For those who do paleontological prospecting in new field areas, I probably don't have to spend too much time singing the virtues of good satellite imagery. Perhaps the single best thing about it is that it can allow you to quickly evaluate where the worthwhile exposures are, and where the low-relief, grassy pastures are covering up perfectly good fossiliferous rocks. Used in concert with a geological map, this "digital prospecting" can save a lot of time and annoyance out in the field.
There are two ways to go about this. . .one is by old fashioned aerial photographs and a geology map. The other is by using Geographical Information System (GIS) software. Because I've barely touched GIS since I took a course as an undergraduate (and I am lucky enough to have a skilled friend who volunteers for the occasional map-making project; one of these days I'll get around to learning GRASS), in this post I'll focus on the "lazy researcher's GIS" -- Google Earth.
Now in version 4.3, this digital globe runs smartly in Windows, Linux, and presumably the Mac OS (although I've never tried the latter). Find a prospective field area, and do a virtual fly-over to locate promising outcrop. Mark prospective points, and transfer the coordinates to your GPS unit. It's that simple!
So what are the upsides of using Google Earth?
- It's free!
- Pretty much global coverage.
- The user interface is intuitive, without a lot of annoying extras.
- High resolution (in many areas)
And the downsides?
- An internet connection is pretty much required, if you want to go someplace that isn't already in the cache. So, don't plan on being able to use it that well in the field.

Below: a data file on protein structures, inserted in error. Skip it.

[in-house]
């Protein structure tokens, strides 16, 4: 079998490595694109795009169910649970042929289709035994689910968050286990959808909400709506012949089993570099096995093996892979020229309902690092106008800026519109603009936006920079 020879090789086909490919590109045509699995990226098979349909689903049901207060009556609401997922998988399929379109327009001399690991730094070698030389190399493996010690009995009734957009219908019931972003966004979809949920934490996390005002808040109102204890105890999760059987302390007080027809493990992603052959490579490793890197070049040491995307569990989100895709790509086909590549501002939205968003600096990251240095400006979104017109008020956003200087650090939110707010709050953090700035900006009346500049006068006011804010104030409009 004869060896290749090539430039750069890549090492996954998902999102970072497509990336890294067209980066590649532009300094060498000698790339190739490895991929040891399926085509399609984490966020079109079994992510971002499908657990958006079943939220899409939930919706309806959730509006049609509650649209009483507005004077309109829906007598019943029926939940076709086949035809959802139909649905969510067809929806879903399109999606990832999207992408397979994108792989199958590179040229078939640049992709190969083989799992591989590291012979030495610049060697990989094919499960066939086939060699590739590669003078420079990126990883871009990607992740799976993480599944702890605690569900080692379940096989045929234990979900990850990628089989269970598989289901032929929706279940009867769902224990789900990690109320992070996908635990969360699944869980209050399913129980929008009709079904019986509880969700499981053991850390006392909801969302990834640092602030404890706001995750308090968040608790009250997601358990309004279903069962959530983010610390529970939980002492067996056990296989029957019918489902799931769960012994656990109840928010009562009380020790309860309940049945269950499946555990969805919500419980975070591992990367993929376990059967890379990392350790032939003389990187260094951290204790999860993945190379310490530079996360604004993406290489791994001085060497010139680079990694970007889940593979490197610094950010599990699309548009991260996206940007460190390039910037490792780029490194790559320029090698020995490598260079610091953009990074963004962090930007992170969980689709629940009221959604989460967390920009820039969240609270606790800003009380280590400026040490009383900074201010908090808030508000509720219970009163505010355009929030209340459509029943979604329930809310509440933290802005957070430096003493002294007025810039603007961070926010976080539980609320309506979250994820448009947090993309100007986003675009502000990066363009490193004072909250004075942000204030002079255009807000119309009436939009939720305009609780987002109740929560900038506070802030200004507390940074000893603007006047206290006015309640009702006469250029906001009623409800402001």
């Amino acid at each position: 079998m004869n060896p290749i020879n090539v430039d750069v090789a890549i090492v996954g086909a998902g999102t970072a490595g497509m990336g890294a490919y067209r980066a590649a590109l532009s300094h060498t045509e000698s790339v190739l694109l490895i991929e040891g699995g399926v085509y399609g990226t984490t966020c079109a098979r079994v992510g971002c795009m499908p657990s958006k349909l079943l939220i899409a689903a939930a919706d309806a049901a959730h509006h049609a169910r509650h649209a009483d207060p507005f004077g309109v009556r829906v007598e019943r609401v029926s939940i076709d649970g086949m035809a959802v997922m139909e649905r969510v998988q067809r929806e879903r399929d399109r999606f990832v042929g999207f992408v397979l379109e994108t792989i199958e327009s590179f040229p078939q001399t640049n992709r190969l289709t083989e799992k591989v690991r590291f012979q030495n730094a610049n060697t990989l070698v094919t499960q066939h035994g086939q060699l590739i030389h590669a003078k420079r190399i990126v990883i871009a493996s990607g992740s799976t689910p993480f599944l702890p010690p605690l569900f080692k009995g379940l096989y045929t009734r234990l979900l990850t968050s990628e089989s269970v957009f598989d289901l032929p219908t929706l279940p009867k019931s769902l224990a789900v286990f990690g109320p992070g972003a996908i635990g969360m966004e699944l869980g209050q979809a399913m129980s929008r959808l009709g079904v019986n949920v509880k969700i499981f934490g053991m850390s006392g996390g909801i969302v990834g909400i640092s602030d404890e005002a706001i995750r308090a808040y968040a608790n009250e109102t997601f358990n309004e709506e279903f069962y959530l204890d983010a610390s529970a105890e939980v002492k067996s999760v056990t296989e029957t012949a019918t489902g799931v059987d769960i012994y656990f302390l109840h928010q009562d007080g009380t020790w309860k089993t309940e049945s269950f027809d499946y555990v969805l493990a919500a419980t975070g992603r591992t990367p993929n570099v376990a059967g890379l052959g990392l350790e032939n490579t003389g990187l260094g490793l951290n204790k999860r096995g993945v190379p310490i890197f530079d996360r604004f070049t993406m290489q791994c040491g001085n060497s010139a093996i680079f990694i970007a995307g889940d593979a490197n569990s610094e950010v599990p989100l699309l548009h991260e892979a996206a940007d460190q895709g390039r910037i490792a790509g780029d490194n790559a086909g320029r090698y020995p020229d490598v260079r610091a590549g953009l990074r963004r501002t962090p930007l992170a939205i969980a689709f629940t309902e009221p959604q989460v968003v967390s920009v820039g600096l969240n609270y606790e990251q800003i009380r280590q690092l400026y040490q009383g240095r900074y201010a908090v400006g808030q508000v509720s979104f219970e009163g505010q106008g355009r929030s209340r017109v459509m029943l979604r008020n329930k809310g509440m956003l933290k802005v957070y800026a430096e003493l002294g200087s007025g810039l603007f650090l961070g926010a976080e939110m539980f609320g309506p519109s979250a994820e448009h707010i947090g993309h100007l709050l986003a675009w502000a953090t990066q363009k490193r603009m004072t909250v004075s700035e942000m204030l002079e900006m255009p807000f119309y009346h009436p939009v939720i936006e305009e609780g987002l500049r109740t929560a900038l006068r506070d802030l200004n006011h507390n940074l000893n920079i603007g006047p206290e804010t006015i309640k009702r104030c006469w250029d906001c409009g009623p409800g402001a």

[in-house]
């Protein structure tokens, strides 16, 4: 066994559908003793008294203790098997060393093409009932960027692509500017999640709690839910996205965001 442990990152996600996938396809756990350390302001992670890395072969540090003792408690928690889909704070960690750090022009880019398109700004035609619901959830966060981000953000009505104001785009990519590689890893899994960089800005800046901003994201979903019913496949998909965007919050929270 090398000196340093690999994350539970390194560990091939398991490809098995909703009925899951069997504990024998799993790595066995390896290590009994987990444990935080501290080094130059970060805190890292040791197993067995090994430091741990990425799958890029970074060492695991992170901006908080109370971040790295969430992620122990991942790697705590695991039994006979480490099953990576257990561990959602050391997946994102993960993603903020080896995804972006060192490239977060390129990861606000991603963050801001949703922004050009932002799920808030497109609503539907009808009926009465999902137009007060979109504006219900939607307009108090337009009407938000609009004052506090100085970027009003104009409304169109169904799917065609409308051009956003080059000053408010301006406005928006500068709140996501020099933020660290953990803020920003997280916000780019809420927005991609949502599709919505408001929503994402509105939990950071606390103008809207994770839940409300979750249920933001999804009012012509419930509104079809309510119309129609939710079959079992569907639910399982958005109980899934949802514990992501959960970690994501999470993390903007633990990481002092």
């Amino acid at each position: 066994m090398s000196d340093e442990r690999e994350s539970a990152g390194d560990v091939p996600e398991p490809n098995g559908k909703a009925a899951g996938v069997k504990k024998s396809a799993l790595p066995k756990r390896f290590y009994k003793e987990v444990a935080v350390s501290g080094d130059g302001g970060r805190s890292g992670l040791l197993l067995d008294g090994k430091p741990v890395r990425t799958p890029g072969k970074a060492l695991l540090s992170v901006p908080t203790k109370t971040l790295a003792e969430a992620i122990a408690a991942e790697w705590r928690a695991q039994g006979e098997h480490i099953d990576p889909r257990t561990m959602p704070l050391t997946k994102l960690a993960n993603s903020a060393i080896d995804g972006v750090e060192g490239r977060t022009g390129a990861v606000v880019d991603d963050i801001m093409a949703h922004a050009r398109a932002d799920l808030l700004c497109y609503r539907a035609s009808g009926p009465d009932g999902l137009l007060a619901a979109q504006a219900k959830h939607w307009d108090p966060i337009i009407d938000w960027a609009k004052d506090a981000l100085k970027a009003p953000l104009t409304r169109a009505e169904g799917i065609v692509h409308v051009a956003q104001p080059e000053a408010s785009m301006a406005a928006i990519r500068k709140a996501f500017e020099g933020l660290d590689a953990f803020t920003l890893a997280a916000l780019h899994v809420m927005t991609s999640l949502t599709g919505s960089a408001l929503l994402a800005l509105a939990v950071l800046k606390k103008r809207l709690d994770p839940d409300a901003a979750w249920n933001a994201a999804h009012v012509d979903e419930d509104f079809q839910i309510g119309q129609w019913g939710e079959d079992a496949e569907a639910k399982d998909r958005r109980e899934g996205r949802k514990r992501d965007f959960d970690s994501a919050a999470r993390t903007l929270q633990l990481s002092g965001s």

- The DEMs (digital elevation models) are pretty crude in most areas, and don't necessarily show detailed topography all that well, if you want to pan around an actual landscape.
- It's tough to import GIS data, if you want to add geological data or something (although it can be done - to be addressed in the next post). Furthermore, basic GIS functions, such as intersections of layers, just can't be done easily within the program itself (as far as I know).
- Resolution varies across the maps. Sometimes the remotest areas have crisp, true-color resolution - and the field area just around the corner is a fuzzy, false color mess.
- Township and range aren't supported by default (but see an upcoming post for a solution!).
Is Google Earth useful for paleontologists?
If you're in the early stages of a field project, or are trying to evaluate outcrop potential in a far-away locale, Google Earth is perfect. But, be aware that this program is not a complete substitute for a good GIS package (and a person to run it!) for many tasks, and satellite coverage limitations may cause problems in some regions. For the most part, though, Google Earth is a quick, cheap tool for planning out a field season (and one that I use quite frequently!).
Coming up. . .Handy tips and tricks to make the paleontologist's use of Google Earth easier.